Science on Religion’s Utility
by Pat Fagan
Issue 215– November 14, 2012
A century ago, non-believers could push religion aside as an irritating superstition that had to be endured because the majority and the Founder Fathers held to it. To ignore religion today, atheists would also have to throw reason and science aside as well, because developments in sociology, psychology and economics make religion’s abundant benefits clear to all who investigate it.
U.S. federal data repeatedly make clear that the practice of religion is a great public and private good. Given its myriad benefits, it is clear religious practice indirectly but powerfully saves the taxpayer much and also adds to public revenues.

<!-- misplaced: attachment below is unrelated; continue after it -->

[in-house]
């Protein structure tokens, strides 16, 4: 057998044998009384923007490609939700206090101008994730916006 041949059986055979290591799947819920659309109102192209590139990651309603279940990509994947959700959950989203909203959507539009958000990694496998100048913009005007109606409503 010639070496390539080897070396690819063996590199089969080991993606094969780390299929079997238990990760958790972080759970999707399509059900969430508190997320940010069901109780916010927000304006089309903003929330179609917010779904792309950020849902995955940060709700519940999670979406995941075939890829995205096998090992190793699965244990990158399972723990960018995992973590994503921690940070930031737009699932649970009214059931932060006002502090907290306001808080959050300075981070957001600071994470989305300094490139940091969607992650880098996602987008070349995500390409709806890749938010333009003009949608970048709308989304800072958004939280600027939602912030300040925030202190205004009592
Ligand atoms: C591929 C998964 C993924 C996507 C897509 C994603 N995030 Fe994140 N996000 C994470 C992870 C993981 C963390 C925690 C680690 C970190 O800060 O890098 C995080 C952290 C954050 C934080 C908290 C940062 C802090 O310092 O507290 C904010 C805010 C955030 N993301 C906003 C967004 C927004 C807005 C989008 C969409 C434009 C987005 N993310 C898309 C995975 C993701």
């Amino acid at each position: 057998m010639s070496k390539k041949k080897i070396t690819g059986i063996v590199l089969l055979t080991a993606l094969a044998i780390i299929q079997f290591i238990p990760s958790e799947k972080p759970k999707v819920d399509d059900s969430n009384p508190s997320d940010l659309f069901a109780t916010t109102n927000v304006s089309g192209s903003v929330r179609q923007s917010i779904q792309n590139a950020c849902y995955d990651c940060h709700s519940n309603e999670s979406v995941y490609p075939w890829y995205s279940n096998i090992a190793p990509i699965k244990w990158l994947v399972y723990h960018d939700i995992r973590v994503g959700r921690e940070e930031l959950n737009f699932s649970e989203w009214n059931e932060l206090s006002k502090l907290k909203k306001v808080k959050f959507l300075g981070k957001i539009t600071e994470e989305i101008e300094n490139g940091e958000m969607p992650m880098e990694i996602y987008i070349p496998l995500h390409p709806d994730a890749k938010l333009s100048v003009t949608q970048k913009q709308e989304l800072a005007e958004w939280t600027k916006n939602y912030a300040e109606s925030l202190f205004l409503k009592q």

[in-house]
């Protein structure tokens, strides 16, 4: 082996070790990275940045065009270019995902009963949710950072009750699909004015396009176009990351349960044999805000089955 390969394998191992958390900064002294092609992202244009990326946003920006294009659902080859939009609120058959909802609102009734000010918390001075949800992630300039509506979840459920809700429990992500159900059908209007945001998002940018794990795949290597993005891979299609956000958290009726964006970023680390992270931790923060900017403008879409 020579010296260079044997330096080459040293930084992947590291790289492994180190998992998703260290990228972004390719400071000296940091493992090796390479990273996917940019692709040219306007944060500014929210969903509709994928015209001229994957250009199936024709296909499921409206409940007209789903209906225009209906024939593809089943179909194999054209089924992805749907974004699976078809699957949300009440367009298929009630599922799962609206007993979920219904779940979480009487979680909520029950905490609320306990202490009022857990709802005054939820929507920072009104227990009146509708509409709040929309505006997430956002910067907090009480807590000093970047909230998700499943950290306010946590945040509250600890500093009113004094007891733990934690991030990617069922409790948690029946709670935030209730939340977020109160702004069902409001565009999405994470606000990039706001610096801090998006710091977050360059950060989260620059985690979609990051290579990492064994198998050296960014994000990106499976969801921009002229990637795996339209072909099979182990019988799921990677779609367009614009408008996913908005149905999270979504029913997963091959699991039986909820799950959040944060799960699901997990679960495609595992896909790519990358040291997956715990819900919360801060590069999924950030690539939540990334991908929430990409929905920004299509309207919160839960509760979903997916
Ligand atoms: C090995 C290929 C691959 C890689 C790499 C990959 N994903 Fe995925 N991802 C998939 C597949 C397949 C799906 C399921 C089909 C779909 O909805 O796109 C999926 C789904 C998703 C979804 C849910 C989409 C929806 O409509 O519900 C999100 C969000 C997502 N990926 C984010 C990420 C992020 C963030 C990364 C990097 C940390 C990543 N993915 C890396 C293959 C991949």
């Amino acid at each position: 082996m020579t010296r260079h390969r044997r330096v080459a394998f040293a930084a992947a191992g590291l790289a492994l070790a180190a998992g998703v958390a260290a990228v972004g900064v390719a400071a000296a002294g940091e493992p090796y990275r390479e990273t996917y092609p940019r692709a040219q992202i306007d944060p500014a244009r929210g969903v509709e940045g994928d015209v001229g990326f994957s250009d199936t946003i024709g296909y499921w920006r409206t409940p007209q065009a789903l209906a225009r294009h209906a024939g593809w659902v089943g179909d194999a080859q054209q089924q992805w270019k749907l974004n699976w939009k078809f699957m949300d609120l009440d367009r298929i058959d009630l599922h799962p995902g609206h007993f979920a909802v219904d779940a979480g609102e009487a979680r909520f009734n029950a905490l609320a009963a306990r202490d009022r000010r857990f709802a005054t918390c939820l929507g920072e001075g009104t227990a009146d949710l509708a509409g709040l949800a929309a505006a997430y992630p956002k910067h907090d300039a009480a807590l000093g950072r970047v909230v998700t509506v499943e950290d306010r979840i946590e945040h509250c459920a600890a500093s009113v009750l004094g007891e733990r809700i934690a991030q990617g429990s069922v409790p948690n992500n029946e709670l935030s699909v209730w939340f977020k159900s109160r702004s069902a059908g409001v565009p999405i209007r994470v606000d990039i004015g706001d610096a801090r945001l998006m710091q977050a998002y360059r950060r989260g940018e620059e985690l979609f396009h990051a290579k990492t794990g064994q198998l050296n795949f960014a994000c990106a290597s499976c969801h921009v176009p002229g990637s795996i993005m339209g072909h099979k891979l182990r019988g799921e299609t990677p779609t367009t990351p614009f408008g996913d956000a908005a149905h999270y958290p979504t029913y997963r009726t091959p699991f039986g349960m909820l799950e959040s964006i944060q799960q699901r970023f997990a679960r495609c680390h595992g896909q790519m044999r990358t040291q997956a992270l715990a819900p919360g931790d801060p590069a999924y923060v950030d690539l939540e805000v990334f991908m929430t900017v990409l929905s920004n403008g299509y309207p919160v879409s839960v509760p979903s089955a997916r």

Reasonable atheists and agnostics will voice, not opposition to religious practice, but public gratitude for the good it does. Worship’s benefits flow over to all the other major institutions of the nation: the family, education, the marketplace and income, and government. Worship’s rewards are visible, for example, in education and human capital development, sexual behavior, relational strength, psychological and physical well-being, and in a significant decrease in a variety of social ills.
Presently there is much discussion of religious liberty and its centrality to the American way of life. The data contained in the 95 Social Science Reasons for Religious Worship and Practice should reinforce the confidence of every believer and instill respect for religion in those who do not believe, for faith is a major enabler of our constitutional system of self-government.
To read the 95 Social Science Reasons for Religious Worship and Practice in its full report click here. Pat Fagan is president of Marriage and Religion Research Institute.